Owens v. FirstEnergy Corp. et al

Filing 382

ORDER overruling 360 Objection to Magistrate Judge Order. Class Plaintiffs request therein to stay the Aggregation Order pending resolution of their Objection is thus DENIED AS MOOT. Signed by Chief Judge Algenon L. Marbley on 11/21/2022. (cw)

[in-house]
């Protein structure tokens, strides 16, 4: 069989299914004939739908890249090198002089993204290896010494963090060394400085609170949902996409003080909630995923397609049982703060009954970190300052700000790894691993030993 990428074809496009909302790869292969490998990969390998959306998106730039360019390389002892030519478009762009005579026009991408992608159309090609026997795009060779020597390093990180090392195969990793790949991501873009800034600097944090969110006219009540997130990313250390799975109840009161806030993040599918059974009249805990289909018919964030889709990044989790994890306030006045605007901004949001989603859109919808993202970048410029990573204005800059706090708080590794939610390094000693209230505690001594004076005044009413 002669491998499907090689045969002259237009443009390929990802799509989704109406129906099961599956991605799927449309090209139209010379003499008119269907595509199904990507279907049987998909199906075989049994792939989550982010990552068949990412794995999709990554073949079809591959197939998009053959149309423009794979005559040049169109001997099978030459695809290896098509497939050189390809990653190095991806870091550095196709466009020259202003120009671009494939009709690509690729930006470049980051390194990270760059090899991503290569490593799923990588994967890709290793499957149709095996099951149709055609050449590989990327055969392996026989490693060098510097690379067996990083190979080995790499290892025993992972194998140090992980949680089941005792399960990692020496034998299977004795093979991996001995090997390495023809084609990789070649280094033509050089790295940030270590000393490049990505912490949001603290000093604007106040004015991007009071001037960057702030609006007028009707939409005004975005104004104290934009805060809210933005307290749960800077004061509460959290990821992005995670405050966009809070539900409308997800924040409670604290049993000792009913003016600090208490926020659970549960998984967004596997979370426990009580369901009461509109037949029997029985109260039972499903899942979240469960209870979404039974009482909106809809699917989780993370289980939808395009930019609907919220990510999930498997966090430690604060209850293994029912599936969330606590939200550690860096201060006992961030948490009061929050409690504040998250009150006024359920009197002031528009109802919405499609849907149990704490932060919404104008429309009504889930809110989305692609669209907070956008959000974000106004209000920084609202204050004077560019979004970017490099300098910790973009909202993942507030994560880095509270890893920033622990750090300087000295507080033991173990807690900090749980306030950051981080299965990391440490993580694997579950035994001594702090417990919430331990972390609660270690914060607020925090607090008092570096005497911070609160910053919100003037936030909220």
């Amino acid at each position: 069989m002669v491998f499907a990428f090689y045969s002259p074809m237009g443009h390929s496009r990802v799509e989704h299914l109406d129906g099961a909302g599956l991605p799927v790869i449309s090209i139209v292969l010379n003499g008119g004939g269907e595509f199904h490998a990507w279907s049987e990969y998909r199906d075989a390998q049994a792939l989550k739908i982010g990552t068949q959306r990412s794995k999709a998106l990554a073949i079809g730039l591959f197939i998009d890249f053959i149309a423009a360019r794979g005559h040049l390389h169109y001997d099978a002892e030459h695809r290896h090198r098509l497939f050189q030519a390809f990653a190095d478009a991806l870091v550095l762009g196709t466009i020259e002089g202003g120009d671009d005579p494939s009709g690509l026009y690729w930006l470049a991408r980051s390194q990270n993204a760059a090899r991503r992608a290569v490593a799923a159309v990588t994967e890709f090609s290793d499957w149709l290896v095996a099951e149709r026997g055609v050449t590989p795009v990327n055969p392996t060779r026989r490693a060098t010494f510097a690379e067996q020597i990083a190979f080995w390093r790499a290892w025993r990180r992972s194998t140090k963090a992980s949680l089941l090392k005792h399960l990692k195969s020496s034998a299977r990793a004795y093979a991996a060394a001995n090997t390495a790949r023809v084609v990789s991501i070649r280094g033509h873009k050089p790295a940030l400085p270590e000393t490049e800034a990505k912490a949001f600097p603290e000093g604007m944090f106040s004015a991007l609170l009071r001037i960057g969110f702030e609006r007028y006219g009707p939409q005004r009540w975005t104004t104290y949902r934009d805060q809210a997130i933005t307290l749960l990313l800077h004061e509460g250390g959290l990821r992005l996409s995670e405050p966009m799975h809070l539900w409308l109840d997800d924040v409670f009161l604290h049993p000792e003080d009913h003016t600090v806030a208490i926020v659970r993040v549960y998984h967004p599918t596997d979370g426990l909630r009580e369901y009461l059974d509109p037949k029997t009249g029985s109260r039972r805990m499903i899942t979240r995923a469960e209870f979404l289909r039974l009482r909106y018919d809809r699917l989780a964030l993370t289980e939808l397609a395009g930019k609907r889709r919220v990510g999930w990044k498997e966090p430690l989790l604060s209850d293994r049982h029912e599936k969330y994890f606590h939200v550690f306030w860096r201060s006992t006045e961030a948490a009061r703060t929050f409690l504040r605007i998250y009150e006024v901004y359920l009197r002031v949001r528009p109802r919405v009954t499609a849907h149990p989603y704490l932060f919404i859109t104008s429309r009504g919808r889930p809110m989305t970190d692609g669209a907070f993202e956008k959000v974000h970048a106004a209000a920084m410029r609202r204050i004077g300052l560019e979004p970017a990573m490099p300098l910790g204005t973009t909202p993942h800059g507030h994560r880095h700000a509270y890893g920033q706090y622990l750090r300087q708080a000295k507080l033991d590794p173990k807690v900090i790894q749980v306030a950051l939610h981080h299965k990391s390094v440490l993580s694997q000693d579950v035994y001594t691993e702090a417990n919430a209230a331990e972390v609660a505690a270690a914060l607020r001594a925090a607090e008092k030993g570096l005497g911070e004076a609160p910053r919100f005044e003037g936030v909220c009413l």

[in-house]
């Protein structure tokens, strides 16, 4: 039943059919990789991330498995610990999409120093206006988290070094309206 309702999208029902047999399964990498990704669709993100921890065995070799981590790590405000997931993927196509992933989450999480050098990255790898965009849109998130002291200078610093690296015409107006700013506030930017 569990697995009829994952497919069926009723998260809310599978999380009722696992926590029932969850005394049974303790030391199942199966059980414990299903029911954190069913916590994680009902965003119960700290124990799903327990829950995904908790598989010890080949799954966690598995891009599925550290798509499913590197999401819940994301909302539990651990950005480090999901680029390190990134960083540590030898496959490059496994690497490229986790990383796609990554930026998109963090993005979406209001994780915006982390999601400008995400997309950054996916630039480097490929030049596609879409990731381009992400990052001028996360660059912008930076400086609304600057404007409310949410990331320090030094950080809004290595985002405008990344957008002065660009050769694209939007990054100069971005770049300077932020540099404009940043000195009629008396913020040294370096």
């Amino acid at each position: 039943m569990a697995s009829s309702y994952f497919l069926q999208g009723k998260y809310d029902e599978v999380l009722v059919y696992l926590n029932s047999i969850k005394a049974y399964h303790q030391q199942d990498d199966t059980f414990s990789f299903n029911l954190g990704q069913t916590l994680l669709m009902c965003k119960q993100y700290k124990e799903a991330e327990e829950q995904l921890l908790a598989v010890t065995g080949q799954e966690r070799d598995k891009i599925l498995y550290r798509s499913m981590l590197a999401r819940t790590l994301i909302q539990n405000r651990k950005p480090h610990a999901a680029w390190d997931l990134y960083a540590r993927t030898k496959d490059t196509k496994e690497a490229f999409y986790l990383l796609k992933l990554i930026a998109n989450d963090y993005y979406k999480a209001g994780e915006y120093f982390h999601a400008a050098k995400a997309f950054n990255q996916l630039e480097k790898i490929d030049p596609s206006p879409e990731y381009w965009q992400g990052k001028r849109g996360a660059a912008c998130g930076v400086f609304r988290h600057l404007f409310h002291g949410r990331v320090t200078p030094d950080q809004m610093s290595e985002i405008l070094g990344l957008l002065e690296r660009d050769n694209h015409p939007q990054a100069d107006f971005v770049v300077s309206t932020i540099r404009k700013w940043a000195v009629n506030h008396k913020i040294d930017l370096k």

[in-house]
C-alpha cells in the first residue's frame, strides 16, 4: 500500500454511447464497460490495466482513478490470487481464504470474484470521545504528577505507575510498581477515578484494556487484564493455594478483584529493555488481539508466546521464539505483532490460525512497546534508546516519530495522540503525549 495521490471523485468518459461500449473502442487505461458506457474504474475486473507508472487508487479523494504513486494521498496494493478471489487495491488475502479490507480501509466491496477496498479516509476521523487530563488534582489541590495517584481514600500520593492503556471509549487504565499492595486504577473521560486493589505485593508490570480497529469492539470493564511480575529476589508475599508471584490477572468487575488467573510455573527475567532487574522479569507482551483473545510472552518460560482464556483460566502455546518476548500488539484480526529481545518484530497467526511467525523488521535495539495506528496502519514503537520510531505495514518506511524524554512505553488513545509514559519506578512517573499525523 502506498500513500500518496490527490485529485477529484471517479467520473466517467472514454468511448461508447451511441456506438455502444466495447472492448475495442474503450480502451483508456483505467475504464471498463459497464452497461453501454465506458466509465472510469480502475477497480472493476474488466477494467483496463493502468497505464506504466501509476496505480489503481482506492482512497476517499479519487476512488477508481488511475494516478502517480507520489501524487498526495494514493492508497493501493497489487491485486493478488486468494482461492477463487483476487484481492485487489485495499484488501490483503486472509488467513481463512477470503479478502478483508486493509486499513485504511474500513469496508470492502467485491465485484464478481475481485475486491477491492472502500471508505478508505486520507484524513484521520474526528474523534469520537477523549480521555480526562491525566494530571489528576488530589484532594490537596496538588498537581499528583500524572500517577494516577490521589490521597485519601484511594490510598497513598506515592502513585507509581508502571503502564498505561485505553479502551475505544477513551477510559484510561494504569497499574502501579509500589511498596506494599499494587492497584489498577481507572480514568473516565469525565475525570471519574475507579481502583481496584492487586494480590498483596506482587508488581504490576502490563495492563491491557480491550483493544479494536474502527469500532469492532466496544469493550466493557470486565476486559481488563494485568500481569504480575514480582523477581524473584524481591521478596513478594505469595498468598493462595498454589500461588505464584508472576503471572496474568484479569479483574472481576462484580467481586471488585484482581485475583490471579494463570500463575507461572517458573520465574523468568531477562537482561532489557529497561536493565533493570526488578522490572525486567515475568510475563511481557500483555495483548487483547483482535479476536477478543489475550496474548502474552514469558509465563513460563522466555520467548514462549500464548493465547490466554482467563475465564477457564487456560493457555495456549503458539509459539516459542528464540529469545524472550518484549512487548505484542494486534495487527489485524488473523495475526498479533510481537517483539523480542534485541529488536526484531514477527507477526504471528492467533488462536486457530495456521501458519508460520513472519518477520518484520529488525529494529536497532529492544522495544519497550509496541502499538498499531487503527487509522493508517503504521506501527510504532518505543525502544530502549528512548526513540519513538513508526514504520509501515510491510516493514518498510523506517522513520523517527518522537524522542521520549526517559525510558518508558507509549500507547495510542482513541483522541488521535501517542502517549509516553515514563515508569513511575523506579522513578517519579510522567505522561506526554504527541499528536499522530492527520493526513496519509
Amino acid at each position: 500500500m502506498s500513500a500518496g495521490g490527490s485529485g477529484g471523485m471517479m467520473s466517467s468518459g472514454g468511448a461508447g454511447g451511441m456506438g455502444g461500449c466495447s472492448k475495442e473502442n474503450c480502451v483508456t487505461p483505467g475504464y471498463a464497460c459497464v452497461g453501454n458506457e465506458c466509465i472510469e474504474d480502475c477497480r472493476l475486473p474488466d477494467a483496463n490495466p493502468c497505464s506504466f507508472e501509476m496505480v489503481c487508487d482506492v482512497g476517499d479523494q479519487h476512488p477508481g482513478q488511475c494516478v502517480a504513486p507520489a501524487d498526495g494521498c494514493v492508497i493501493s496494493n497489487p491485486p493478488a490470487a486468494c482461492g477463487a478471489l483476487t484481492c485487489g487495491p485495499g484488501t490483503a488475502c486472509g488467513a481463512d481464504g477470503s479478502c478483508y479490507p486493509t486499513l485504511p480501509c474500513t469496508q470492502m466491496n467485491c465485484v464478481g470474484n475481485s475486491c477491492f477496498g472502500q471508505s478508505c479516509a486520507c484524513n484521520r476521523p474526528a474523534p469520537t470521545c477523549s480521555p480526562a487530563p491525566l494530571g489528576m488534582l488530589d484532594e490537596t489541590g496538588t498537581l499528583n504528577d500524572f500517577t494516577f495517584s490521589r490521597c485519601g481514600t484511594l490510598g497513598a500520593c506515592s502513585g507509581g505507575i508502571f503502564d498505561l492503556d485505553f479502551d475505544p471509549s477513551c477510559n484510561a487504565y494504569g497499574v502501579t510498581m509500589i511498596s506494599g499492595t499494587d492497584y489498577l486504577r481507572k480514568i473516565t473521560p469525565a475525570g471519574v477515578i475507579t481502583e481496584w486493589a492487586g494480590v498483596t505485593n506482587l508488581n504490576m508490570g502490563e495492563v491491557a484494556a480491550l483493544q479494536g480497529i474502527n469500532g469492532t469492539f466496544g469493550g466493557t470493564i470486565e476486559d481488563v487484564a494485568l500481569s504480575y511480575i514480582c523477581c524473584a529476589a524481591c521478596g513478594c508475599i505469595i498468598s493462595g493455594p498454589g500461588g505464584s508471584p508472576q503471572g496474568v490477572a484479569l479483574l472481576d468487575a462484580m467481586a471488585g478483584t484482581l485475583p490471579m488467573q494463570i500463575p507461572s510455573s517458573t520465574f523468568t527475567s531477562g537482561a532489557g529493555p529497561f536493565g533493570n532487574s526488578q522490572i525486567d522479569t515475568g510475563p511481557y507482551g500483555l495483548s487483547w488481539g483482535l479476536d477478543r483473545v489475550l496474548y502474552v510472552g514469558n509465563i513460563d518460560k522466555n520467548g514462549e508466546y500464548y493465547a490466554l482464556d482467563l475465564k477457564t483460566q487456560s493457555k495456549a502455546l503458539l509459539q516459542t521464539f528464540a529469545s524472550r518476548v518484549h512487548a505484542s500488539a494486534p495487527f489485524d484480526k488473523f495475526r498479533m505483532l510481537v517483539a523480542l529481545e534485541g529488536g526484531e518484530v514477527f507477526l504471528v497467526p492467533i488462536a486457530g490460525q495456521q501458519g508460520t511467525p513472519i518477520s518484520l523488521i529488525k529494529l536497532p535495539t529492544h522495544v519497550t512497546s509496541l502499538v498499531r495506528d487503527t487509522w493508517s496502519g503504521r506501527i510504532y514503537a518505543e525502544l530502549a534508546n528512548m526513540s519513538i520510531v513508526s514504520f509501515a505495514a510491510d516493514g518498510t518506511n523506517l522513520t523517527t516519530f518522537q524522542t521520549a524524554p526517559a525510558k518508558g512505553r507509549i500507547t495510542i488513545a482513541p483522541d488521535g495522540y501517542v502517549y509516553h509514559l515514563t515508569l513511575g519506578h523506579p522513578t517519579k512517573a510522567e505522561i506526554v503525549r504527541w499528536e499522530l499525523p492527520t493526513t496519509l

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Case: 2:20-cv-03785-ALM-KAJ Doc #: 382 Filed: 11/21/22 Page: 1 of 10 PAGEID #: 9025 IN THE UNITED STATES DISTRICT COURT FOR THE SOUTHERN DISTRICT OF OHIO EASTERN DIVISION : : : : : : : : : In re FIRSTENERGY CORP. SECURITIES LITIGATION This document relates to: ALL ACTIONS. Case No. 2:20-cv-3785 Chief Judge Algenon L. Marbley Magistrate Judge Kimberly A. Jolson OPINION & ORDER This matter is before the Court for consideration of Class Plaintiffs’ Objection (ECF No. 360) to the Magistrate Judge’s Aggregation Order (ECF No. 355) and Request to Stay Pending Resolution of Class Plaintiffs’ Objection filed by Lead Plaintiffs Los Angeles County Employees Retirement Association and Plaintiffs Amalgamated Bank as Trustee for the LongView LargeCap 500 Index Fund, LongView Quantitative LargeCap Fund, LongView Broad Market 3000 Index Fund, LongView LargeCap 500 Index Fund VEBA, LV LargeCap 1000 Value Index Fund, LongView Quantitative MidCap Fund, LongView Quant LargeCap Equity VEBA Fund and LongView Core Plus Fixed Income Fund, City of Irving Supplemental Benefit Plan, and Wisconsin Laborers’ Pension Fund (collectively, “Class Plaintiffs”). For the reasons that follow, Class Plaintiffs’ Objection (ECF No. 360) is OVERRULED. I. BACKGROUND In her October 18, 2022 Opinion and Order (“the Aggregation Order”), the Magistrate Judge considered the discovery dispute raised by the parties in their October 17, 2022 Joint Status Report (ECF No. 354). In addition to the Class Plaintiffs and the defendants (who include FirstEnergy Corporation), this case also involves several plaintiffs who have litigated their claims 1  Case: 2:20-cv-03785-ALM-KAJ Doc #: 382 Filed: 11/21/22 Page: 2 of 10 PAGEID #: 9026 against defendants independently of the Class Action (the “Opt-Out Plaintiffs”). The dispute concerned the parties’ attempt, pursuant to this Court’s Fact Deposition Protocol (ECF No. 309 at 2), “to coordinate the fact depositions conducted in the [Class] Action with those conducted in the related [Direct Action] cases captioned MFS Series Trust I, et al. v. FirstEnergy Corp., et al., No. 2:21-cv-05839 (S.D. Ohio), Brighthouse Funds Trust II – MFS Value Portfolio, et al. v. FirstEnergyCorp., et al., No. 2:22-cv-00865 (S.D. Ohio).” In the Joint Status Report, Class Plaintiffs asserted that coordination with the Opt-Out Plaintiffs would violate the Private Securities Litigation Reform Act of 1995’s (“PSLRA”) rigorous vetting for appointments of lead plaintiffs and lead counsel (15 U.S.C. §78u-4) and the Court’s previous Opinion and Order (ECF No. 65) appointing Lead Plaintiff and Lead Counsel. (ECF No. 354 at 2–8). Class Plaintiffs also argued that coordination would raise significant conflicts given the material differences in the case theories presented by the two sets of Plaintiffs. (Id.). As such, asserted Class Plaintiffs, both they and Opt-Out Plaintiffs should be afforded separate opportunities to depose each of the 65 fact witnesses for seven hours. (Id. at 3–4). Each witness would be then subject to seven hours of cross-examination by the defendants after each set of plaintiffs conducted their direct examinations. (Id.). All told, this would amount to 28 hours of questioning per witness. Defendants reached substantial agreement with the Opt-Out Plaintiffs concerning the depositions. (Id. at 11). Defendants disagreed only in that they believed that Class Plaintiffs and Opt-Out Plaintiffs were required to share the “up to 7 hours” allocated to Plaintiffs for each deposition. (Id.). Opt-Out Plaintiffs made several requests in the Joint Status Report. First, Opt-Out Plaintiffs asserted that “the Court should order that the Fact Deposition Protocol [(ECF No. 309)] likewise governs the Direct Actions.” (Id. at 13). Second, they contended that this Court should allow at 2  Case: 2:20-cv-03785-ALM-KAJ Doc #: 382 Filed: 11/21/22 Page: 3 of 10 PAGEID #: 9027 least 16 hours for each fact deposition. (Id.). Finally, they maintained that, given Class Plaintiffs’ unwillingness to collaborate with Opt-Out Plaintiffs to allocate deposition time, this Court order for each deposition that Plaintiffs questioning first have up to six hours and Plaintiffs questioning second have up to two. (Id.). Plaintiffs would be required to determine the order of questioning within seven days of the service of the deposition notice. (Id.). The Magistrate Judge considered the parties’ competing proposals and determined, “in the interest of justice and efficiency,” the following: The Court will allow up to eighteen hours for each fact deposition, divided evenly between Plaintiffs and Defendants . . . For each deposition, the Plaintiffs questioning first will have up to seven hours and the Plaintiffs questioning second will have up to two hours. The Plaintiffs must communicate within seven days after the deposition notice is served to decide the order of questioning. In the event the Plaintiffs cannot agree on an order of questioning, the Class Action Plaintiffs will conduct questioning first and the [Opt-Out] Plaintiffs will conduct questioning second. (ECF No. 355 at 1–2). The Aggregation Order also held that the Fact Deposition Protocol would govern both the Direct Actions and the Putative Class Action, and that “[a]ll Parties are entitled to participate in all depositions of any Defendant named in any of the Actions and any third party, without needing to separately notice or subpoena those parties or third parties, subject to Section B(2) of the Fact Deposition Protocol.” (Id. at 3). The Magistrate Judge there essentially rejected Class Plaintiffs’ suggested plan, which would “offer coordination” with the Opt-Out Plaintiffs “only in the sense that deponents would be available to both groups within the same three-day period.” (Id. at 1). 3  Case: 2:20-cv-03785-ALM-KAJ Doc #: 382 Filed: 11/21/22 Page: 4 of 10 PAGEID #: 9028 Subsequent to the Opinion and Order, Class Plaintiffs transmitted an email to the Magistrate Judge purportedly “seek[ing] to clarify” the following points: x Each side in each case gets equal deposition time (seven hours per side in the Class Action and two hours per side in the Opt-Out Cases (assuming ClassAction Plaintiffs go “first” among the plaintiffs in the three cases, which is a very safe assumption)); x Opt-Out Plaintiffs may attend, and use testimony and accompanying documents elicited during Class-Action Plaintiffs’ examinations, but testimony and accompanying documents elicited by Opt-Out Counsel or by defendants during Opt-Out portions of depositions are inadmissible in the Class Case; x Each deposition shall be counted against the total number of depositions of whichever side notices the deposition in each respective case; x Chief Judge Marbley shall determine the extent to which the Class should share in any Opt-Out recoveries; [and] x The Coordination Order does not apply to expert discovery. (ECF No. 360-4 at 2). Class Plaintiffs further intimated that they would “be forced to object to the Consolidation Order” if the Magistrate Judge did not schedule an immediate teleconference or otherwise indicate she was “willing to withdraw the Consolidation Order.” (Id. at 3). The Magistrate Judge declined Class Plaintiffs’ thinly-veiled request for reconsideration in her October 27, 2022 Order. (ECF No. 358). The Magistrate Judge noted that Class Plaintiffs had conducted only “a single meet-and-confer call” with counsel for the Defendants and the Opt-Out Plaintiffs before sending its email purporting to seek clarification on the Aggregation Order. (Id. 4  Case: 2:20-cv-03785-ALM-KAJ Doc #: 382 Filed: 11/21/22 Page: 5 of 10 PAGEID #: 9029 at 1). The Magistrate Judge then reminded Class Plaintiffs that the Court had established procedures to dispatch with discovery disputes among the parties, including an Order requiring the parties to engage in weekly meet-and-confer efforts (ECF No. 309) and an Order requiring the parties to submit regular joint status reports and hold presumptive in-person status conferences (ECF No. 333). (Id.). Further, the Magistrate Judge noted, discovery disputes could also be resolved via “a meaningful conferral process with the other parties” after which remaining issues could be brought to the Court’s attention or, failing that, “class counsel may also seek any relief available to them under the Federal Rules of Civil Procedure.” (Id.). Unsatisfied with the Magistrate Judge’s response, Class Plaintiffs filed their Objections on November 1, 2022. (See ECF No. 360 at 1). In their Memorandum of Law (ECF No. 360-1) accompanying their Objection, Class Plaintiffs assert that the Aggregation Order is “clearly erroneous” in the following respects: x The Order effectively allows another party and its counsel to force their way into an aggregation as co-lead plaintiff and co-lead counsel contrary to a prior Order from this Court (See ECF No. 65); x The Order is “plainly inequitable and legally indefensible” by allowing the Class Plaintiffs seven hours to examine witnesses, while allowing nine hours for defendants – leaving “unvetted” Opt-Out Counsel to represent Class Plaintiffs’ interests for two hours of each fact deposition; x The Order would usurp this Court’s authority by appointing Opt-Out Counsel as co-counsel to Lead Counsel such that if the “unidentified, unvetted, and understaffed” Opt-Out Counsel elicit “bad” testimony from the defendants, the testimony would be admissible against all members of the putative class and the 5  Case: 2:20-cv-03785-ALM-KAJ Doc #: 382 Filed: 11/21/22 Page: 6 of 10 PAGEID #: 9030 bad depositions would count against the total number of depositions Lead Counsel can take on behalf of the Class; and x The Order erroneously combines Class Plaintiffs with Opt-Out Plaintiffs (instead of having them collaborate) such that it allows for depositions noticed by x The unappointed Opt-Out Plaintiffs, acting through unidentified, unvetted, and understaffed Opt-Out Counsel, in separate cases to count against Class Plaintiffs’ 23 third-party depositions. (ECF No. 360-1). Additionally, Class Plaintiffs request that this Court order that any opt-outs who gain access to the depositions in this Class Case (by attending, receiving transcripts, etc.) must pay to the Class a portion of any recoveries from defendants in an amount to be determined by the Court. (ECF No. 360-1 at 19). Lastly, Class Plaintiffs request that this Court expressly order that (1) the Aggregation Order does not apply to expert discovery; (2) Opt-Out Plaintiffs are prohibited from receiving or relying on any opinions (including reports) and/or testimony of any of the Class Plaintiffs’ experts and vice versa; and (3) any opinions (including reports) and/or testimony of any Opt-Out Plaintiffs’ expert shall be inadmissible in the in the Class Case, and any opinions (including reports) and/or testimony of any Class Plaintiffs’ expert shall be inadmissible in the in the Opt-Out Cases. (Id. at 16). II. STANDARD OF REVIEW Under Federal Rule of Civil Procedure 72(a), district judges reviewing magistrate judges' orders on non-dispositive matters “must consider timely objections and modify or set aside any part of the order that is clearly erroneous or is contrary to law.” Fed. R. Civ. P. 72(a); see also 28 U.S.C. § 636(b)(1)(A). Indeed, “the clearly erroneous standard applies to factual findings by the 6  Case: 2:20-cv-03785-ALM-KAJ Doc #: 382 Filed: 11/21/22 Page: 7 of 10 PAGEID #: 9031 magistrate judge” in light of the considerable deference that Rule 72(a) provides to the determinations of magistrates. Fed.R.Civ.P. 72(a); Hunter v. Booz Allen Hamilton, Inc., No. 2:19CV-411, 2021 WL 2410378, at *2 (S.D. Ohio June 14, 2021) (Marbley, J.) (internal quotation marks omitted). A magistrate judge’s factual finding is “clearly erroneous” only when, after reviewing the evidence, the court “is left with the definite and firm conviction that a mistake has been committed.” United States v. United States Gypsum Co., 333 U.S. 364, 395 (1948). A court will overturn a magistrate judge’s legal conclusions only where those conclusions “contradict or ignore applicable precepts of law, as found in the Constitution, statutes, or case precedent.” Gandee v. Glaser, 785 F.Supp. 684, 686 (S.D. Ohio 1992) aff’d, 19 F.3d 1432 (6th Cir. 1994) (internal quotation marks and citation omitted). III. ANALYSIS As an initial matter, nowhere in Class Plaintiffs’ Objections do they argue, under the appropriate standard of review, see Hunter, 2021 WL 2410378, at *2, exactly how any portion of the Magistrate Judge’s Order was “clearly erroneous” or “contrary to law.” Class Plaintiffs’ Objections make clear that they disagree with the Aggregation Order. This Court finds equally clear that Class Plaintiffs’ reliance on minimally relevant caselaw and doomsday hypotheticals in which the Aggregation Order could cause prejudice fails to demonstrate “clear error.” Class Plaintiffs missed an important piece throughout its 28-page Objection that the Magistrate Judge reiterated in her October 27, 2022 Order: “[i]f class counsel seeks resolution of the present dispute . . . they can engage in a meaningful conferral process with the other parties, and should the issue reach an impasse and require the Court’s immediate attention, raise it in a joint status report.” (See ECF No. 358 at 1). As such, the parties retain the right to collaborate on how they will manage the 18 total hours of deposition time for each fact witness. 7  Case: 2:20-cv-03785-ALM-KAJ Doc #: 382 Filed: 11/21/22 Page: 8 of 10 PAGEID #: 9032 The Fact Deposition Protocol that Class Plaintiffs characterize as improper “forced aggregation” (ECF No. 360-1 at 4) explicitly advises that “in the interest of party and judicial efficiency, the parties must attempt to coordinate the fact depositions conducted in the Action with those conducted in the related opt-out cases.” (ECF No. 309 at 2). Despite there being little indication in the record that Class Plaintiffs have earnestly attempted to coordinate the upcoming fact depositions, they argue in their Objections that the provisions of the Aggregation Order are “plainly inequitable and legally indefensible.” (ECF No. 360-1 at 14). This Court declines to credit this assertion. The October 27, 2022 Order reiterated that the preceding orders expressly allowed the parties to coordinate their allotment to produce a mutually agreeable result. (ECF No. 358 at 1). The October 27, 2022 Order also acknowledged that the parties have several options for redress if any issues indeed result from the established protocol. (Id.). This Court further notes, as OptOut Plaintiffs asserted in the Joint Status Report, that no “fiduciary duty, statutory requirement, or Court order” has the effect of “prohibit[ing] Class Counsel from coordinating with other counsel to minimize inefficiency.” (See ECF No. 147 at 14). But even if the Aggregation Order’s provision that “the Plaintiffs questioning first will have up to seven hours and the Plaintiffs questioning second will have up to two hours” (See ECF No. 355 at 2) was unreasonable, Class Plaintiffs’ alternative proposition—allowing for each of 65 fact witnesses to be deposed for up to 28 hours—would be even more unreasonable (See ECF No. 360-1 at 10–11). Such a process would present significant burdens to the witnesses, extend the discovery process past that allowed by the Scheduling Order (See ECF No. 318), and run afoul of the Court’s interest in judicial efficiency. This Court finds that the Aggregation Order is reasonable both as an order in its own right and as a compromise between the positions taken by the Class Plaintiffs, the Opt-Out Plaintiffs, 8  Case: 2:20-cv-03785-ALM-KAJ Doc #: 382 Filed: 11/21/22 Page: 9 of 10 PAGEID #: 9033 and Defendants in their Joint Status Report. This Court reminds Class Plaintiffs that the Magistrate Judge’s orders mean exactly what they convey: the parties are encouraged to collaborate. This Court will not entertain Class Plaintiffs’ unsupported characterization of Opt-Out Plaintiffs’ counsel as unvetted, unproductive, or inadequate. (See, e.g., ECF No. 360-1 at 4–5, 12–15). Similarly, this Court will not entertain Class Plaintiffs’ equally unsupported assertions that the doomsday scenarios that it has created out of whole cloth—in which unprepared Opt-Out Plaintiffs prejudice or unfairly benefit from Class Plaintiffs’ case—will come to pass. (See, e.g., ECF No. 360-1 at 13). This Court also cautions Class Plaintiffs that their email (ECF No. 360-4) to the Magistrate Judge purporting to request clarification on her Aggregation Order (when it instead sought reconsideration of the same) was improper. The proper method to seek reconsideration would have been to submit a motion to do so or to submit objections, the latter of which the Class Plaintiffs eventually did. This Court clarifies and orders the following. First, the provision of the Aggregation Order that “the Plaintiffs questioning first will have up to seven hours and the Plaintiffs questioning second will have up to two hours” for the deposition of each fact witness is to be understood as a default arrangement subject to change if the parties so agree; however, this Court reaffirms that each fact witness will be deposed for no more than 18 hours each, giving Plaintiffs nine hours to divide. Second, if issues indeed arise with respect to the upcoming fact witness depositions, the parties may petition this Court for additional time to complete the depositions. The movant’s petition for additional time to complete the depositions must include the following information: (1) why the movant did not complete the deposition in its entirety within the originally allotted time; (2) what subjects the movant was unable to cover during the deposition; (3) why the movant was unable to complete the deposition as to those subjects; and (4) what new issues the movant 9  Case: 2:20-cv-03785-ALM-KAJ Doc #: 382 Filed: 11/21/22 Page: 10 of 10 PAGEID #: 9034 seeks to address if allotted additional time to complete the deposition. Third, Class Plaintiffs’ request that this Court expressly order that the Aggregation Order does not apply to expert discovery is not ripe for adjudication because the issue has not been previously raised before the Magistrate Judge. Finally, this Court declines to make a declaration concerning the allocation of attorney’s fees at this time because such a declaration would be premature. Having found no merit to the Class Plaintiffs’ Objections, this Court finds that the Objections are overruled. IV. For the reasons set forth above, Class Plaintiffs’ Objection to the Magistrate Judge’s October 18, 2022 Opinion and Order (ECF No. 360) is OVERRULED. Class Plaintiffs’ request therein to stay the Aggregation Order pending resolution of their Objection is thus DENIED AS MOOT. IT IS SO ORDERED. ALGENON ALGEN EN NON L. MARBLEY MA AR RB BLE LEY UNITED STATES DISTRICT COURT DATED: November 21, 2022 10